The integrated model streamlines a preventive organizational process for considering the suitability of commonly used turnaround practices – for the non-crisis business routine of a mature company. By considering and adjusting the risks associated with such practices, it addresses risk aversion at the early stages of decline and determines the optimal sequence and timing of retrenchment and recovery activities. As such, it encourages mature companies to take actions for reducing their exposure to organizational decline. Accordingly, the model is named the “Anti-Aging” framework.

Research limitations/implications

Empirical testing of the suitability of turnaround strategies for non-crisis situations is proposed as a direction for future research.

Practical implications

The Anti-Aging framework opens an opportunity for the senior management of a mature organization to respond earlier to organizational decline and avoid the trauma associated with otherwise more challenging conditions, for the benefit of all stakeholders.

Originality/value

The Anti-Aging framework proposes an innovative way of bridging the gap between the benefits of early implementation of turnaround strategies, and major obstacles faced by willing, traditional management teams of mature organizations.

Details

Management Research Review, vol. 42 no. 11
Type: Research Article
ISSN: 2040-8269

Keywords

Abstract

Purpose

The paper aims to define a dashboard of indicators to assess the quality performance of higher education institutions (HEI). The instrument is termed SMART-QUAL.

Design/methodology/approach

Two sources were used in order to explore potential indicators. In the first step, information disclosed in official websites or institutional documentation of 36 selected HEIs was analyzed. This first step also included in depth structured high managers’ interviews. A total of 223 indicators emerged. In a second step, recent specialized literature was revised searching for indicators, capturing additional 302 indicators.

Findings

Each one of the 525 total indicators was classified according to some attributes and distributed into 94 intermediate groups. These groups feed a debugging, prioritization and selection process, which ended up in the SMART-QUAL instrument: a set of 56 key performance indicators, which are grouped in 15 standards, and, in turn, classified into the 3 HEI missions. A basic model and an extended model are also proposed.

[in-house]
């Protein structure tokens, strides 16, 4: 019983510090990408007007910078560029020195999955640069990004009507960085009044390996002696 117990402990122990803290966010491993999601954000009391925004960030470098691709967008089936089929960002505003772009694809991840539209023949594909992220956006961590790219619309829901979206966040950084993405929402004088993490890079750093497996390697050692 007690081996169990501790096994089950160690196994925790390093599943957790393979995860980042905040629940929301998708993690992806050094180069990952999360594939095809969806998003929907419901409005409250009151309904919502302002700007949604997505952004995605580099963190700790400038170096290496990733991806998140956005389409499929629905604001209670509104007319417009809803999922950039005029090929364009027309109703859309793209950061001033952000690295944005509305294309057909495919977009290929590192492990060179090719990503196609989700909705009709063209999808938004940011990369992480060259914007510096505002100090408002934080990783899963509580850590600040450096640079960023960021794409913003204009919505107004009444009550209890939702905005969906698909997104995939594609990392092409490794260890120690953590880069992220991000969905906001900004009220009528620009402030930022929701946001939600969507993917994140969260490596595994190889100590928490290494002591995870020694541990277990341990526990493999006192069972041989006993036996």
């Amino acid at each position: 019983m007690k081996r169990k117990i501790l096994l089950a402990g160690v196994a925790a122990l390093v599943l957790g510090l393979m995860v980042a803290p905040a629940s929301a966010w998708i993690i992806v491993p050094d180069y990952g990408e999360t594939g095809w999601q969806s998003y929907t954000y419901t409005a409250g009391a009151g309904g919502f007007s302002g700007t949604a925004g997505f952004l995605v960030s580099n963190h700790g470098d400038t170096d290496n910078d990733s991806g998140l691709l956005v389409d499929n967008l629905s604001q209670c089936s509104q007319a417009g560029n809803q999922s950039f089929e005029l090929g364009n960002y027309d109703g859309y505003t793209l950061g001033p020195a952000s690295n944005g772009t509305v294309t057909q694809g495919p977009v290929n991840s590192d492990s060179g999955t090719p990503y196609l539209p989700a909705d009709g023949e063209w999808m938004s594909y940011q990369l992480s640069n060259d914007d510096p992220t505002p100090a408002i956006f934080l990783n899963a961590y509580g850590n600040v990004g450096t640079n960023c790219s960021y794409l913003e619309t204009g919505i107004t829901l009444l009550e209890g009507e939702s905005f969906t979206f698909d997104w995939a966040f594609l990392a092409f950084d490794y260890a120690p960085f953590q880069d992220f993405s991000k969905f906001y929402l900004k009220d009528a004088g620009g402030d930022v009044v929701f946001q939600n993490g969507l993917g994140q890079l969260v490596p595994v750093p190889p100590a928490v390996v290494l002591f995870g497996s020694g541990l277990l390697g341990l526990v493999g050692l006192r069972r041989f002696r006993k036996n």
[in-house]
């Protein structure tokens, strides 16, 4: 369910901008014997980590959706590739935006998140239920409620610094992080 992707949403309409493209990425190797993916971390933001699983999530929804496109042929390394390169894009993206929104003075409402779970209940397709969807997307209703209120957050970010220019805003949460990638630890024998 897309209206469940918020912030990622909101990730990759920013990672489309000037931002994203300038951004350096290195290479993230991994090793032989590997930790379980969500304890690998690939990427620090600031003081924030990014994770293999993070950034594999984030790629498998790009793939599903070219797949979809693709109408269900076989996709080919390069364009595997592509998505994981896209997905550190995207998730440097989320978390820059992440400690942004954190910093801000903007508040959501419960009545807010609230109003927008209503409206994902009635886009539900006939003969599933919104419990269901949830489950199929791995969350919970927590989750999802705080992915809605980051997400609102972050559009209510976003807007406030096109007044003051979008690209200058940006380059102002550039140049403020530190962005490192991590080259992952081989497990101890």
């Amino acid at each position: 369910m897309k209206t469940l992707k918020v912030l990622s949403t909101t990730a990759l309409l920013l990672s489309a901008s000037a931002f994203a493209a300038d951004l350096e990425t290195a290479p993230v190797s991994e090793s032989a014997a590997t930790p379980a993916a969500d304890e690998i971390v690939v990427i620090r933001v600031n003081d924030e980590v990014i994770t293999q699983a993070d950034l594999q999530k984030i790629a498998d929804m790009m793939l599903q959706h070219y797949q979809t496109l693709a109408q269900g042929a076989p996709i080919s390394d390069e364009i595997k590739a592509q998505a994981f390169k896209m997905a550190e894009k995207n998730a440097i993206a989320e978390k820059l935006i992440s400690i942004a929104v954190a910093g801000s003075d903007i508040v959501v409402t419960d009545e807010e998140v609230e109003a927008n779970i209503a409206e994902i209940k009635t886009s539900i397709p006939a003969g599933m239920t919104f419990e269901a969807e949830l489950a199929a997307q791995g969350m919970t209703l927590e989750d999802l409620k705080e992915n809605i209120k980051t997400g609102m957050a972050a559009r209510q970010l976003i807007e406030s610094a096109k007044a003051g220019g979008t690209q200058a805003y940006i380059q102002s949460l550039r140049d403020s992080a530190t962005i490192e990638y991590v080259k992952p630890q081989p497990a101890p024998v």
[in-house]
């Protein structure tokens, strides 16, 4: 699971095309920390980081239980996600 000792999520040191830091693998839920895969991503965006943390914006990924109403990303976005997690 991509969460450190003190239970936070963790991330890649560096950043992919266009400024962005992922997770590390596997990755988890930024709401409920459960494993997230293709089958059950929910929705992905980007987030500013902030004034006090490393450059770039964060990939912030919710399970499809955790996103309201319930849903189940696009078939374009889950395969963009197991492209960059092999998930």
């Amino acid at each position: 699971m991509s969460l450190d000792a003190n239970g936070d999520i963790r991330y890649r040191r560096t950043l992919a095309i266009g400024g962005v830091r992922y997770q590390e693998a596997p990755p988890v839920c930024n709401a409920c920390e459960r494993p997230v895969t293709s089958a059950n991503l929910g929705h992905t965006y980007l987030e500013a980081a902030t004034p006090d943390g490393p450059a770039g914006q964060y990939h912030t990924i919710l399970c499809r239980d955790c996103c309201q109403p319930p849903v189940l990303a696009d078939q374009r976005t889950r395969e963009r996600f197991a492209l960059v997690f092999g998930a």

Originality/value

The paper provides a useful measure of quality performance of HEIs, showing a holistic view to monitor HEI quality from three fundamental missions. This instrument might assist HEI managers for both assessing and benchmarking purposes. The paper ends with recommendations for university managers and public administration authorities.

Details

International Journal of Quality & Reliability Management, vol. 40 no. 6
Type: Research Article
ISSN: 0265-671X

Keywords

Article
Publication date: 26 January 2021

Anna Akhmedova, Neus Vila-Brunet and Marta Mas-Machuca

The sharing economy is the internet-enabled business model that has changed the way people travel, work and interact. Similar to other internet-enabled settings, trust is of…

2421

Abstract

Purpose

The sharing economy is the internet-enabled business model that has changed the way people travel, work and interact. Similar to other internet-enabled settings, trust is of paramount importance for the sharing economy as it leads to continued use and positive word-of-mouth. The main objectives of this research are twofold: (1) to identify the most relevant antecedents of trust in the sharing economy; and (2) to identify which combination of these antecedents allows repurchase intention and positive word-of-mouth to be achieved.

Design/methodology/approach

Through revision of trust theories and complementary frameworks, and an analysis of the sharing economy, the authors develop a model of trust for the sharing economy. The authors propose a model assuming that different types of trust will form a limited number of pathways valid for the creation of positive behavioural intentions. The authors use qualitative comparative analysis to empirically assess the proposed model on a sample of 235 sharing economy users.

Findings

The authors find two configurations that jointly suggest the key role of website quality and usability in generating consumer trust. The authors propose that, on the one hand, platforms might focus on creating value-added services and increasing the reliability of the platform brand. On the other hand, platforms can focus on creating good signalling mechanisms and educate their service providers towards reliable behaviour.